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In my dream time adventures with my childhood hero Flash Gordon, we meet all different kinds of beings at space ports. One if these took us on his ship that was powered by ion winds. I took an image reference of it and made a copy in our replicator. This is it. It might make an interesting design for a company that works way out of the box. If you like this piece you might like to see more. I have hundreds more in different styles and themes. Enter "Arfsten" in the search box in the upper right to see them. Maquettes also make fine desk top sculpture and will come with a stone base to sit on. There is also some on you tube that shows it in the round with some conversation to explain things. Search “You Tube Richard Arfsten sculpture” also Pinterest boards “Richard Arfsten Architectural Abstract sculpture”. The major value in these pieces is the maquette aspect. The maquette is a three-dimensional model or blueprint that works to show that the design is accurate and can be built larger. A metal fabricator measures off of it to make the patterns to build from, just like a tailor uses your measurements to make your clothes. When presenting ideas to a client for consideration most sculptors submit a concept drawing on a piece of paper. A maquette is the actual sculpture in miniature. When you lift it up to view at eye level it will depict the sculpture exactly as it will be seen in real life as if you were walking up to and around it. For a small additional fee you can buy the enlargement rights to have a metal fabricator of your choice build it to any size out of any kind of sheet metal. The maquette is lightweight - it can easily be mailed anywhere. Building the enlargement close to where it is to be used saves in transportation cost and import duties and you control all the details and eliminate my supervising fee.
Sculpture:Metal on Aluminium
Size:14 W x 17 H x 6 D in
Packaging:Ships in a Crate
Delivery Time:Typically 5-7 business days for domestic shipments, 10-14 business days for international shipments.
Handling:Ships in a wooden crate for additional protection of heavy or oversized artworks. Crated works are subject to an $80 care and handling fee. Artists are responsible for packaging and adhering to Saatchi Art’s packaging guidelines.
Ships From:Artist's studio in United States.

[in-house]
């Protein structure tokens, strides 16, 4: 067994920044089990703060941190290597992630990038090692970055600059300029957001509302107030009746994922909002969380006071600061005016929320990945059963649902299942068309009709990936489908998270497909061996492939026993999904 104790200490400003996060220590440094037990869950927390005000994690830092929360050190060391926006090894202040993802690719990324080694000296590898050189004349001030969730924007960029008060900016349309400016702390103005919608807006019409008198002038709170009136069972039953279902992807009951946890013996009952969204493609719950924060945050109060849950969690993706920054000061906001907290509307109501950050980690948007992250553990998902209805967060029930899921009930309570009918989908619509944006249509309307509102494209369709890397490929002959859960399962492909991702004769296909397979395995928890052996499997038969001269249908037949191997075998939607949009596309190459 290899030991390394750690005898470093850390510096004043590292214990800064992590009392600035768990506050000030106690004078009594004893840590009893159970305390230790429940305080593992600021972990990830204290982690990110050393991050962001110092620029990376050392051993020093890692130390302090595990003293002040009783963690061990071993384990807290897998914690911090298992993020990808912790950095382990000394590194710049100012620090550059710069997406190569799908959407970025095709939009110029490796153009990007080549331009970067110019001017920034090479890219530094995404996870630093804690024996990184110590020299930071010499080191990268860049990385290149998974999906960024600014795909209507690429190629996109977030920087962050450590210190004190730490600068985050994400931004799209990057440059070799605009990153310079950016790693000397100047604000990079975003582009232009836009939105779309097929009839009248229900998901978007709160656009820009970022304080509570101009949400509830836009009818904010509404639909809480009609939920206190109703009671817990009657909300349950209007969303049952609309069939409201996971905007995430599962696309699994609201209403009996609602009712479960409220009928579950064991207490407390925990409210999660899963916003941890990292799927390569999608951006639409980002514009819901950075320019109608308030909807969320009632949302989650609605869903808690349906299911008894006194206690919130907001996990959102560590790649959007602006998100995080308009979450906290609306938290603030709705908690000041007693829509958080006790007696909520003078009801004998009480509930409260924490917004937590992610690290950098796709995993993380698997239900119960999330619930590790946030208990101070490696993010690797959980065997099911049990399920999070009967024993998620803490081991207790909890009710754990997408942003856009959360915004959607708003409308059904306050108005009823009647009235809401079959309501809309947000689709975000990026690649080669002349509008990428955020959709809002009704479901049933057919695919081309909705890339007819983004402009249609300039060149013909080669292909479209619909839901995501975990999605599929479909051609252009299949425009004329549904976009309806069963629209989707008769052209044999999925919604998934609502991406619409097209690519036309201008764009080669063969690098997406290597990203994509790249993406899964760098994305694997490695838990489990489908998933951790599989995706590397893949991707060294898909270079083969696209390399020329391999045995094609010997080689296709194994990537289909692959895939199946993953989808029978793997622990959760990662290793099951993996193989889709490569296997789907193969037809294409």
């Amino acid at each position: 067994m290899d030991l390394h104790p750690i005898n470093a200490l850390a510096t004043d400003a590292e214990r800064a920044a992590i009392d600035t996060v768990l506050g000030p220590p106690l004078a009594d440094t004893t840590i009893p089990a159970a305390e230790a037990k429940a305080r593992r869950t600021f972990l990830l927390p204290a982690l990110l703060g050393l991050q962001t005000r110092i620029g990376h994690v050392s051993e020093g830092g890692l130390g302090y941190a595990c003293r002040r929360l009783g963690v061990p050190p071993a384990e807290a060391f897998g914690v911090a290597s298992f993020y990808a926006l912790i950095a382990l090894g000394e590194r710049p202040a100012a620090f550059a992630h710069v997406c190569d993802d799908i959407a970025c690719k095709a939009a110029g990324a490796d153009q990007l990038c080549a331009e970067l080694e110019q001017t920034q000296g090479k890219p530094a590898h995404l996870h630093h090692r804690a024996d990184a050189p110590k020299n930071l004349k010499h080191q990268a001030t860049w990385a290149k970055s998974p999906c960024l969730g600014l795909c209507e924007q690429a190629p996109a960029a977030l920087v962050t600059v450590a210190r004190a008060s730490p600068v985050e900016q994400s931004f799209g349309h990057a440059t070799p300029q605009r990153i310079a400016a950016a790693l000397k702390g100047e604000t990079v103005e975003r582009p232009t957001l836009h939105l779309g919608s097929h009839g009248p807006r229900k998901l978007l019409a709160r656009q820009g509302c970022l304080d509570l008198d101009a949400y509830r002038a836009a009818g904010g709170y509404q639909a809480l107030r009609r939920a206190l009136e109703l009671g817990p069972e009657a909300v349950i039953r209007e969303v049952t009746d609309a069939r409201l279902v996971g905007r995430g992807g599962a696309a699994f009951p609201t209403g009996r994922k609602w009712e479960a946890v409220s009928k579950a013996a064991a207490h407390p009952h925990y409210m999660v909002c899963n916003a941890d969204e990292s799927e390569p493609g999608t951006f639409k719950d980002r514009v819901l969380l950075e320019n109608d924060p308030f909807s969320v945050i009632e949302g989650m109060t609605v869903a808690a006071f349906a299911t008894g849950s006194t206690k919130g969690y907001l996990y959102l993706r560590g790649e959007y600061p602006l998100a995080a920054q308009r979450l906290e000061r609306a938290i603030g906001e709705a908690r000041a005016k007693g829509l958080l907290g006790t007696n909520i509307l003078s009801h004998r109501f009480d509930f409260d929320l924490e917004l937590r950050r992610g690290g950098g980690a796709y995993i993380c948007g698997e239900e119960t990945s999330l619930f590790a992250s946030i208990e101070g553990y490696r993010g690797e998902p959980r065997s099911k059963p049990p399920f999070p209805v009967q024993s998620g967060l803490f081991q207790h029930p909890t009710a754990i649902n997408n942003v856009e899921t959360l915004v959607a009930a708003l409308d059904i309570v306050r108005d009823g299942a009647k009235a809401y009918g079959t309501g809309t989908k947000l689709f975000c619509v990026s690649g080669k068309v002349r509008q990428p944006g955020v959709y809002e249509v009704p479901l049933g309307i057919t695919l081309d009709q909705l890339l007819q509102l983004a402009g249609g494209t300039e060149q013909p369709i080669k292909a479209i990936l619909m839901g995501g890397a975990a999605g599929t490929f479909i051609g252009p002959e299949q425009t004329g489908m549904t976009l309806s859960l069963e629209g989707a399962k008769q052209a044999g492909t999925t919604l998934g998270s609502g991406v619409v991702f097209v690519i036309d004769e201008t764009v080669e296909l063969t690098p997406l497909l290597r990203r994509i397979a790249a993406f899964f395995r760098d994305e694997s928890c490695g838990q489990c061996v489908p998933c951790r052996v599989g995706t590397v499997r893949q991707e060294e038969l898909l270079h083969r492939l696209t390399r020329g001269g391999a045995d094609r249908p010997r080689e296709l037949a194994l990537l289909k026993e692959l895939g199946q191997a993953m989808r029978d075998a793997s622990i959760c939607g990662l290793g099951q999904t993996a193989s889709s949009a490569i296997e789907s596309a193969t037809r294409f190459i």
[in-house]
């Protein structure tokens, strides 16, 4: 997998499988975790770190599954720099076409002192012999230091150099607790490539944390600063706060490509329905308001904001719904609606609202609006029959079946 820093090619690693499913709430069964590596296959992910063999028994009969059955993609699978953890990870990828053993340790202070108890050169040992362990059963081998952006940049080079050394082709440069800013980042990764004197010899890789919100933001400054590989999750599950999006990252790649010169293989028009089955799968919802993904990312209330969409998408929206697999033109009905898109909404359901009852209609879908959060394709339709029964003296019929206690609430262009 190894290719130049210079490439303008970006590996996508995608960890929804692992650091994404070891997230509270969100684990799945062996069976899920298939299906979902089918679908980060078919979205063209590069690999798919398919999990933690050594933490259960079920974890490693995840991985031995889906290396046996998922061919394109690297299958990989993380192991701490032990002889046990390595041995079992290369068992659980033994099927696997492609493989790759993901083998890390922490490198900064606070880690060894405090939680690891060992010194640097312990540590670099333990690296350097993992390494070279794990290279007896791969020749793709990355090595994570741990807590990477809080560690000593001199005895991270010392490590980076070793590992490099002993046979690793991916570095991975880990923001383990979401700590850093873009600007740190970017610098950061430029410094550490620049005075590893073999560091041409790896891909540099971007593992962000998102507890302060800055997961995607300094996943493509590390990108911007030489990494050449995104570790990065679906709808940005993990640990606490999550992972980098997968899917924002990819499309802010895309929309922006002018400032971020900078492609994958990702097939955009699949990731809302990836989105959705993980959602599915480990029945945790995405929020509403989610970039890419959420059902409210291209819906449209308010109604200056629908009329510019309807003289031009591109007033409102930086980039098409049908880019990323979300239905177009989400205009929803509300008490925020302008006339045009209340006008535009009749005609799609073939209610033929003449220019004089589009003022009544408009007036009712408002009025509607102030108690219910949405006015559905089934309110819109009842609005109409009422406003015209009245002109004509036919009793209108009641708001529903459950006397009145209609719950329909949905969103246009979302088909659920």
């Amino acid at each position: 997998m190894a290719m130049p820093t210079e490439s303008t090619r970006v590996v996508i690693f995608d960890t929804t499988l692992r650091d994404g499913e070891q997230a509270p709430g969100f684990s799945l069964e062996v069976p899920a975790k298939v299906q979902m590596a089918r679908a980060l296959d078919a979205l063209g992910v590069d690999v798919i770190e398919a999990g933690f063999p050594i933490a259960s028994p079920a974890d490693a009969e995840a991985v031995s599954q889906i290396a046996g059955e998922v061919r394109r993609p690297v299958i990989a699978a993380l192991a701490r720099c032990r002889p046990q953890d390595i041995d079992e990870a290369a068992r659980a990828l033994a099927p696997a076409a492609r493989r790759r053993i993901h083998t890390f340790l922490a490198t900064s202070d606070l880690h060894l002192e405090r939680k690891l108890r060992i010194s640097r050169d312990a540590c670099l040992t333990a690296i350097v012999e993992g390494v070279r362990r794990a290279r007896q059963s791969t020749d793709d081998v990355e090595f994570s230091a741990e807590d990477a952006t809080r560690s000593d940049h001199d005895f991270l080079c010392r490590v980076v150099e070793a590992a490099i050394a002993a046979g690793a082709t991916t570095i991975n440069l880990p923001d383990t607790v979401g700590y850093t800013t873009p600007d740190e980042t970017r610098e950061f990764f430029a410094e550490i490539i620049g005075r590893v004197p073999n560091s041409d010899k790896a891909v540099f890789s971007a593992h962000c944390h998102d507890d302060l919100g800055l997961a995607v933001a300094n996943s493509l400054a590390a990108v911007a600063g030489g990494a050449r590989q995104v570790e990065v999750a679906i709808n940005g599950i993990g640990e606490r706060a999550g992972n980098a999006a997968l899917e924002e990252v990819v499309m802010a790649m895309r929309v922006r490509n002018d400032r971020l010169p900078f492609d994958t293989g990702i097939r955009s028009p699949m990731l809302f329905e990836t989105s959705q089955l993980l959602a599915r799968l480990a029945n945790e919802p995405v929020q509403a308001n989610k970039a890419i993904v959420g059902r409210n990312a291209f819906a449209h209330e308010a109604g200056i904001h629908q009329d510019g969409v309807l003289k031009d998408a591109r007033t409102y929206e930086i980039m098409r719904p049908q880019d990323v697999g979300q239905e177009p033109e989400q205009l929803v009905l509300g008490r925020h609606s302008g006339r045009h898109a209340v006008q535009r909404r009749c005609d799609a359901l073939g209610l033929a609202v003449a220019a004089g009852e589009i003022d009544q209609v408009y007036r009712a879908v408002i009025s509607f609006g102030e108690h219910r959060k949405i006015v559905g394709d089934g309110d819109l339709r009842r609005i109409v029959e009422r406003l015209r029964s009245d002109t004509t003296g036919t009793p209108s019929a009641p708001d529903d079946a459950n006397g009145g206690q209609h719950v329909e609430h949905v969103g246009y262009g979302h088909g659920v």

I have an ambitious approach to life ... and to art ... make something happen every day ... but most of all have fun doing it! A sculptor first, and now working in 2D, I do my best to do just that. Presented here are examples of some of my work. •• My sculpture runs the gamut from abstract, to figurative, to architectural. The materials and methods used are diverse ... from figures modeled in clay or wax, then cast in pewter or bronze ... to aluminum maquettes (produced by evaporative pattern casting) which serve as the 3D blueprints for the pieces that are enlarged and fabricated from sheet metal of all kinds. •• My 2D pieces range from abstract to figurative. You’ll find Originals done in oils or acrylic, one-of-a-kind monotypes, collages, mixed media paintings, and more ... I love working in all mediums. Some of my 2D work may be available as reproductions on this site. ••• MY FASCINATION WITH SCIENCE FICTION & MAKE BELIEVE - When I was in second grade, television was new and the hottest thing. The "Adventures of Flash Gordon" was my favorite program. There was only one kid in the neighborhood who had a TV. We, all the kids, gathered at his house for every episode. I was a huge fan of the characters. Flash was cool and my hero. Dale Arden was OK but Princess Aura was way cooler because she was naughty. Ming The Mercilous was very interesting. But Dr. Zarkov and his super duper telescope - that could see into time forwards and backwards, far and near - was the star of the show for me. The spaceship was really hoakey. You could see the wire that it was traveling on and the little puffs of smoke coming out of it were a joke, even for me. But the concept of the show was magical. Also at that time there were radio shows about space travel and aliens and monsters. I would listen to those shows with my grandfather as I sat on the floor next to the big wooden box radio so I could get the full impact of the sounds. •• These shows inspired me to draw spaceships, mostly "new and improved" versions of Flash's ship. I taped them all over my bedroom walls. At night I would travel with Flash. We would go to distant parts of the Universe and explore ancient ruins - like what I saw in National Geographic when I was not looking at the bare-breasted girls of exotic cultures. (I think artists and sculptors, are to a large part, voyeurs.) Those memories pop up in my art over and over. •• Faces also intrigue and inspire me.
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